It is widely believed that the model for Lady Liberty on the Morgan Silver Dollar was a Philadelphia schoolteacher named Anna Willess Williams. She was recommended to George T. Morgan, the designer of the Morgan dollar, by an acquaintance of her father’s, the painter Thomas Eakins. Morgan enthused that “Miss Williams’ profile was the most nearly perfect he had seen in England or America.” He described her as being fair in complexion, “with blue eyes and a Grecian nose,” with hair that was “almost her crowing glory… golden color, abundant and light of texture.”
Williams was not an enthusiastic model and she only agreed to the job on the condition that her identity would remain secret. Williams went to Eakin’s house to model for Morgan on five separate occasions in November 1876, when she was eighteen years old. Supposedly Morgan used the sketches from these sessions as the basis for Lady Liberty, although some accounts say he also used a daguerreotype (an early photograph) of Williams as well.
Unfortunately for Williams, she did not remain anonymous for long. In 1879 a Philadelphia newspaper revealed that she was the “Silver Dollar Girl,” and from then on Williams found herself in the public spotlight. She received thousands of offers for public appearances and acting jobs (which she refused) as well as many letters and visitors. According to some accounts she was fired from her job as a teacher at the House of Refuge because of the publicity, and according to others the publicity brought about an end to her engagement to be married, but there is some controversy about both of those stories.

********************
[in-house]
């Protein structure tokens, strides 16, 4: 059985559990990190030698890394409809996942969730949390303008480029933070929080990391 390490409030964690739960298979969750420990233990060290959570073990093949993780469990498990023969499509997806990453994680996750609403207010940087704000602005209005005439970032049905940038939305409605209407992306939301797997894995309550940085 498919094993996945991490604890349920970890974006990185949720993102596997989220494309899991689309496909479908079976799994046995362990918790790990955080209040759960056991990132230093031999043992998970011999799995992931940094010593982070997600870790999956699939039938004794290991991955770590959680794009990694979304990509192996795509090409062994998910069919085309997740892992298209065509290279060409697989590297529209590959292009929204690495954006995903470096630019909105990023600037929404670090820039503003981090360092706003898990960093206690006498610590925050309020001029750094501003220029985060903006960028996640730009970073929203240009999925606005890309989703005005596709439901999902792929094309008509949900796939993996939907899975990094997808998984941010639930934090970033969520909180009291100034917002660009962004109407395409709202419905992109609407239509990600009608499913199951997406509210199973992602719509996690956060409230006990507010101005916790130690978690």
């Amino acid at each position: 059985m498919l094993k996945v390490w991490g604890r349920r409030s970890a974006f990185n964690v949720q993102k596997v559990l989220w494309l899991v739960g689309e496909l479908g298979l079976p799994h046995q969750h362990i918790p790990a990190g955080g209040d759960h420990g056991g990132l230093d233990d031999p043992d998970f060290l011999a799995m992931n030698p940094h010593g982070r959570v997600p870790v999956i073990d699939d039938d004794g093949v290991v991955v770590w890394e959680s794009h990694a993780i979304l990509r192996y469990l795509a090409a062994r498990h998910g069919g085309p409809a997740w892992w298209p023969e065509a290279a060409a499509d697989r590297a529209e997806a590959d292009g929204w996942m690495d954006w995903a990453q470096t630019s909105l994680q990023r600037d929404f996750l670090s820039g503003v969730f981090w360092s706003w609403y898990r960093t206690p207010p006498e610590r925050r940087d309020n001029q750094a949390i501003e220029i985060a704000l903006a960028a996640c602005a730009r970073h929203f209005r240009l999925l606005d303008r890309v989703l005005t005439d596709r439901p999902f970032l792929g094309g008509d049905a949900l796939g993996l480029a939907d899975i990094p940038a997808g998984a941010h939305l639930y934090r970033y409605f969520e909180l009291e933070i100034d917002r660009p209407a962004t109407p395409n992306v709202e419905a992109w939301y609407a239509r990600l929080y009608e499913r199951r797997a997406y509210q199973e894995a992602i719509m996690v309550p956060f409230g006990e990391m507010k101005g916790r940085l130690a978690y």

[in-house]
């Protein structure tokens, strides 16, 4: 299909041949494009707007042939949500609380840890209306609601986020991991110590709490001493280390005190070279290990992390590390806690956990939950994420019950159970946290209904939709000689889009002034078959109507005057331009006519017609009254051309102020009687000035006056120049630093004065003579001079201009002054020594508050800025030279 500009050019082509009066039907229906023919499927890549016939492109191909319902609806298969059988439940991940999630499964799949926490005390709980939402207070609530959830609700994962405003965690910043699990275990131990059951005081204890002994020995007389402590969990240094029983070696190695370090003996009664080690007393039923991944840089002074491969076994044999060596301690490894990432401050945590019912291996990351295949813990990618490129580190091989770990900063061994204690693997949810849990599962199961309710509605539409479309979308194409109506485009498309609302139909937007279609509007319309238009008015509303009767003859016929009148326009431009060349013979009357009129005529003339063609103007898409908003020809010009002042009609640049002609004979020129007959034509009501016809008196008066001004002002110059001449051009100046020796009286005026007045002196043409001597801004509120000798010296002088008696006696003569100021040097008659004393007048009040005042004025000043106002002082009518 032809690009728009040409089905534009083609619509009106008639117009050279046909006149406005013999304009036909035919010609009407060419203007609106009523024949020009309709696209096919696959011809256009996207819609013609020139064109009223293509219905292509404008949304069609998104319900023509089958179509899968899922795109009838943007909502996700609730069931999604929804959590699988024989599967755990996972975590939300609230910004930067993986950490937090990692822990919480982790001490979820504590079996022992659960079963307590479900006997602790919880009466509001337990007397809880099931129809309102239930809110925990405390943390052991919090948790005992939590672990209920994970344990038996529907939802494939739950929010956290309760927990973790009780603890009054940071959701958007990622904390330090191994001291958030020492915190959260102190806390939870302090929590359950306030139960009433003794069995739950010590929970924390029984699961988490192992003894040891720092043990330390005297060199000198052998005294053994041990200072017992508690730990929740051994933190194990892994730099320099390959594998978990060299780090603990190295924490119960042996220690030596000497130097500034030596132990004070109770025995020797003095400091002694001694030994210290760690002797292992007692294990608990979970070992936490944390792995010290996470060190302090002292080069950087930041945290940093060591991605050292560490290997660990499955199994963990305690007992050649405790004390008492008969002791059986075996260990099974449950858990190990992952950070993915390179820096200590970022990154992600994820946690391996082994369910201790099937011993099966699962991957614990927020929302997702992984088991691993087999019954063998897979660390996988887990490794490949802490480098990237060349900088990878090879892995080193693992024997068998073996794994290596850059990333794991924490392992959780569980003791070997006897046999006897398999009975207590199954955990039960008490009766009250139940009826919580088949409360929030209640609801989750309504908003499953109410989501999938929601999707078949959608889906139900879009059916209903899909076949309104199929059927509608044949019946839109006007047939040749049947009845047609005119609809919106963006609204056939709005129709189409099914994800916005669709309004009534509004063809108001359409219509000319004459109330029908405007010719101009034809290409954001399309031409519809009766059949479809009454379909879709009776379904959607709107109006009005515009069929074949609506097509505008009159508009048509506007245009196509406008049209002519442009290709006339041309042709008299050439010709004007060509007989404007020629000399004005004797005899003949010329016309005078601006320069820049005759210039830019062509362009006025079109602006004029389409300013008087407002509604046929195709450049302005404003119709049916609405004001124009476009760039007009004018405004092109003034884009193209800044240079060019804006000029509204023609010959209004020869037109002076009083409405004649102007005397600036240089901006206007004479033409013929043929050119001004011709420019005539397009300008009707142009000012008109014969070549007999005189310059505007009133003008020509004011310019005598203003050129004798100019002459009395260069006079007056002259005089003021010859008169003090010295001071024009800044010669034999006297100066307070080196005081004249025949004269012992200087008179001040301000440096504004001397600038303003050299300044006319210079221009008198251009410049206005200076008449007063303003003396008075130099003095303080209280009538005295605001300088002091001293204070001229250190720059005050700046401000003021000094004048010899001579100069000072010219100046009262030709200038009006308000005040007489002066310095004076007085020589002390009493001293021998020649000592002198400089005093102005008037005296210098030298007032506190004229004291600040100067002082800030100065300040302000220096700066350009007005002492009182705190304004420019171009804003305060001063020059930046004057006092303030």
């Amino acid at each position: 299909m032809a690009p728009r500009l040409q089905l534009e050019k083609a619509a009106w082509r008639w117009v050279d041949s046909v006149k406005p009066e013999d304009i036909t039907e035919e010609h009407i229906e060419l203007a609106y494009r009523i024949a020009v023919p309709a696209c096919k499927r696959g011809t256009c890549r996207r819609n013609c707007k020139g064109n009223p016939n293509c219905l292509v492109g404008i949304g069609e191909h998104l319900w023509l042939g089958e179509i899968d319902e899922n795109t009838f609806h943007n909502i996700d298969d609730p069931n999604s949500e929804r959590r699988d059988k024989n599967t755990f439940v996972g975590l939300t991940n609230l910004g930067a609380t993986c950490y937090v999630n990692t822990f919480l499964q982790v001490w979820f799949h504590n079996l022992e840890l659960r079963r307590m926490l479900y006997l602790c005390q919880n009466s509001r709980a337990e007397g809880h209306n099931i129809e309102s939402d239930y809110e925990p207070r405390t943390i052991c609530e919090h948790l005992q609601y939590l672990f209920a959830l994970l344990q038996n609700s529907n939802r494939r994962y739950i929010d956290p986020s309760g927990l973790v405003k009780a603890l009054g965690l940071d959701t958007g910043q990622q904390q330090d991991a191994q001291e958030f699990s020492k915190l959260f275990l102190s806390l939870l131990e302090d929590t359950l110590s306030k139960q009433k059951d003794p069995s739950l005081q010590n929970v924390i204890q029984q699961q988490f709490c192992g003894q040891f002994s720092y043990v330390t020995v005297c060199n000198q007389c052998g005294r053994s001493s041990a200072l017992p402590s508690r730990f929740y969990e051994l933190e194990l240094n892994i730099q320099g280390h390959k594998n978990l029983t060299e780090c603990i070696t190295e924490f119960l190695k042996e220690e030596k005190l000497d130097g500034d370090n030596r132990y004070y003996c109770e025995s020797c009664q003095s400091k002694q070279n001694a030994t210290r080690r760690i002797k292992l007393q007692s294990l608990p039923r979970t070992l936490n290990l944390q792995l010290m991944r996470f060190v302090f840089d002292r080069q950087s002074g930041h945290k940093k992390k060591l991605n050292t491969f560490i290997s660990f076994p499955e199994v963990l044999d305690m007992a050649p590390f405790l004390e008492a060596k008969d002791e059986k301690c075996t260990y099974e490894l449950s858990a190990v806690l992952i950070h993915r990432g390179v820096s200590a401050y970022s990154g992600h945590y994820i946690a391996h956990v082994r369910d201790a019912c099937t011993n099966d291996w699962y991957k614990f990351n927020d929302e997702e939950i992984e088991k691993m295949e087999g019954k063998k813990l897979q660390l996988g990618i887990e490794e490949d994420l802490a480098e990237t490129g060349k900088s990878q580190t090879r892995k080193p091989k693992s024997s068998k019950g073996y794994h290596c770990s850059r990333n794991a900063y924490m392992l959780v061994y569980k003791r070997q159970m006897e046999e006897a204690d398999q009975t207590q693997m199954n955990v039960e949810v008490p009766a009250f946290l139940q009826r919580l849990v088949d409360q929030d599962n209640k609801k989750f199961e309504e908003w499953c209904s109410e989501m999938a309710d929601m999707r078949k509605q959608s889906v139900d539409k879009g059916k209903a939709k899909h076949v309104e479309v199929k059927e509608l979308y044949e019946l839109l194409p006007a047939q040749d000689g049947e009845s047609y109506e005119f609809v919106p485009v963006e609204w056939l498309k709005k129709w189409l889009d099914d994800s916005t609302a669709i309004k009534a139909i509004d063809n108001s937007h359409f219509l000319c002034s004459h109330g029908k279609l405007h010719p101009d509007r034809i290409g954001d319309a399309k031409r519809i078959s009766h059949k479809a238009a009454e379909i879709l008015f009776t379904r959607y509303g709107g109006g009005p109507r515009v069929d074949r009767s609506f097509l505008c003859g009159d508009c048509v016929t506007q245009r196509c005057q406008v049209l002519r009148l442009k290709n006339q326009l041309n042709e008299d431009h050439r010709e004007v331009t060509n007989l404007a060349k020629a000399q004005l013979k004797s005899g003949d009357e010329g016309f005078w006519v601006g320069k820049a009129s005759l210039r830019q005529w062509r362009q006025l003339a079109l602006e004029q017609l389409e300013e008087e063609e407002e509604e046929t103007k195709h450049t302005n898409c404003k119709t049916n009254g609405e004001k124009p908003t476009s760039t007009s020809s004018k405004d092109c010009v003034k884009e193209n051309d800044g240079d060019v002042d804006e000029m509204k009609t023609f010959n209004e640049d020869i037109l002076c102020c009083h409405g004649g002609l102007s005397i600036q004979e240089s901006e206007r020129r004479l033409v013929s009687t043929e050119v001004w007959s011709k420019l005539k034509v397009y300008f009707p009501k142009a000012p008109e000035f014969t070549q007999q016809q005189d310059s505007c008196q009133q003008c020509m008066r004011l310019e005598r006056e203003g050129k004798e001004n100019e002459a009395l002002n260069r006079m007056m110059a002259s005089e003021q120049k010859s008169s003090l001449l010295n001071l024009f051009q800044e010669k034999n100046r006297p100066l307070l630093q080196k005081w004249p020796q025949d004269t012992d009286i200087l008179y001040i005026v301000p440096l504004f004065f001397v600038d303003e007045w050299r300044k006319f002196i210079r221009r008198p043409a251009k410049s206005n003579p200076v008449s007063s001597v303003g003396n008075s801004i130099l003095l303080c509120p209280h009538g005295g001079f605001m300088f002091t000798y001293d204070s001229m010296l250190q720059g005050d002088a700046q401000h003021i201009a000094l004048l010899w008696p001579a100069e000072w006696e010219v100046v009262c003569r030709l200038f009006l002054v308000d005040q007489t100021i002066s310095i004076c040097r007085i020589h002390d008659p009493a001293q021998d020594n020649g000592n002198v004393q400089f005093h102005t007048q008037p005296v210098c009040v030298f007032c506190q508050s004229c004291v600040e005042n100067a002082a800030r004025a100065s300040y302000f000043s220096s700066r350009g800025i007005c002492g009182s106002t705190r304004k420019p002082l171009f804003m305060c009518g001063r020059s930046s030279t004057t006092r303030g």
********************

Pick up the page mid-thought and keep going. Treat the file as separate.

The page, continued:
Williams never married, and in 1891 she became a “teacher of kindergarten philosophy” at the Girl’s Normal School in Philadelphia. She rarely spoke about the speculation surrounding her connection with the Morgan Silver Dollar except as “an incident in my youth.” In December 1925 she suffered a bad fall, and she died on April 17, 1926 after suffering a stroke. She was sixty-eight years old.
Many people believe that Anna Willess Williams never was the model behind Lady Liberty and that the reason Williams refused to talk about the speculation was because it wasn’t true. In a letter that is believed to have been written by Morgan’s wife to one of their daughters, the letter writer writes that Morgan had “just made up the obverse (front side of the coin) himself.” The people who support this theory point to the fact that Lady Liberty’s profile looks significantly more mature than that of an eighteen year old girl… but that could be explained by another speculation that Charles Barber, then Chief Engraver at the U.S. Mint, was jealous of Morgan’s work and that he deliberately aged the profile of Morgan’s Lady Liberty.
My own personal belief is that a comparison between a photograph of Anna Willess Williams and the profile on the Morgan Silver Dollar answers the question. They look almost identical.